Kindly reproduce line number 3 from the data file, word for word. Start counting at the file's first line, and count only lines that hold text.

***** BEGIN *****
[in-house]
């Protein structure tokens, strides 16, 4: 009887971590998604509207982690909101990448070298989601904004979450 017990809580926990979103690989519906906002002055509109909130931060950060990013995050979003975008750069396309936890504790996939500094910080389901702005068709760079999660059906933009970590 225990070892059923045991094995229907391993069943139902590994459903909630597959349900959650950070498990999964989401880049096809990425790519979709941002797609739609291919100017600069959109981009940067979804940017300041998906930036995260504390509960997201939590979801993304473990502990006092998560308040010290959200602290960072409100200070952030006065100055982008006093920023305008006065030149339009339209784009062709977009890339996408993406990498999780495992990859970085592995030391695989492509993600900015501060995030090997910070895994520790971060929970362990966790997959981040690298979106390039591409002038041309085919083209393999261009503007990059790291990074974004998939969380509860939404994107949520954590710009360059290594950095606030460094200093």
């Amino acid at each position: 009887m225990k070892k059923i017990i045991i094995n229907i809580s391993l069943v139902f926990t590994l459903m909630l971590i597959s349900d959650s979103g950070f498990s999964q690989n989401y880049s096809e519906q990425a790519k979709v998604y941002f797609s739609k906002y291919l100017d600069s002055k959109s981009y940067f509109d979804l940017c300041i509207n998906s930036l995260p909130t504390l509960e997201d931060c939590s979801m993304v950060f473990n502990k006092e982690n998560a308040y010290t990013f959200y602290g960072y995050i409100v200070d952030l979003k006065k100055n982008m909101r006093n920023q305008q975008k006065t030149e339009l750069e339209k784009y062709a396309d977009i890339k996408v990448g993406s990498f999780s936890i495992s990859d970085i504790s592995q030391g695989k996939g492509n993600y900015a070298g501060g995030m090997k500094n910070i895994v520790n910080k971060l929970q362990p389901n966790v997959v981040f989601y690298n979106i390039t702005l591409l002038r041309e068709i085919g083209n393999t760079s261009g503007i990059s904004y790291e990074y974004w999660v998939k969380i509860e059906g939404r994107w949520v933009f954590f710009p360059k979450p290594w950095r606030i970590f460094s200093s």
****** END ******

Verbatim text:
């Amino acid at each position: 009887m225990k070892k059923i017990i045991i094995n229907i809580s391993l069943v139902f926990t590994l459903m909630l971590i597959s349900d959650s979103g950070f498990s999964q690989n989401y880049s096809e519906q990425a790519k979709v998604y941002f797609s739609k906002y291919l100017d600069s002055k959109s981009y940067f509109d979804l940017c300041i509207n998906s930036l995260p909130t504390l509960e997201d931060c939590s979801m993304v950060f473990n502990k006092e982690n998560a308040y010290t990013f959200y602290g960072y995050i409100v200070d952030l979003k006065k100055n982008m909101r006093n920023q305008q975008k006065t030149e339009l750069e339209k784009y062709a396309d977009i890339k996408v990448g993406s990498f999780s936890i495992s990859d970085i504790s592995q030391g695989k996939g492509n993600y900015a070298g501060g995030m090997k500094n910070i895994v520790n910080k971060l929970q362990p389901n966790v997959v981040f989601y690298n979106i390039t702005l591409l002038r041309e068709i085919g083209n393999t760079s261009g503007i990059s904004y790291e990074y974004w999660v998939k969380i509860e059906g939404r994107w949520v933009f954590f710009p360059k979450p290594w950095r606030i970590f460094s200093s």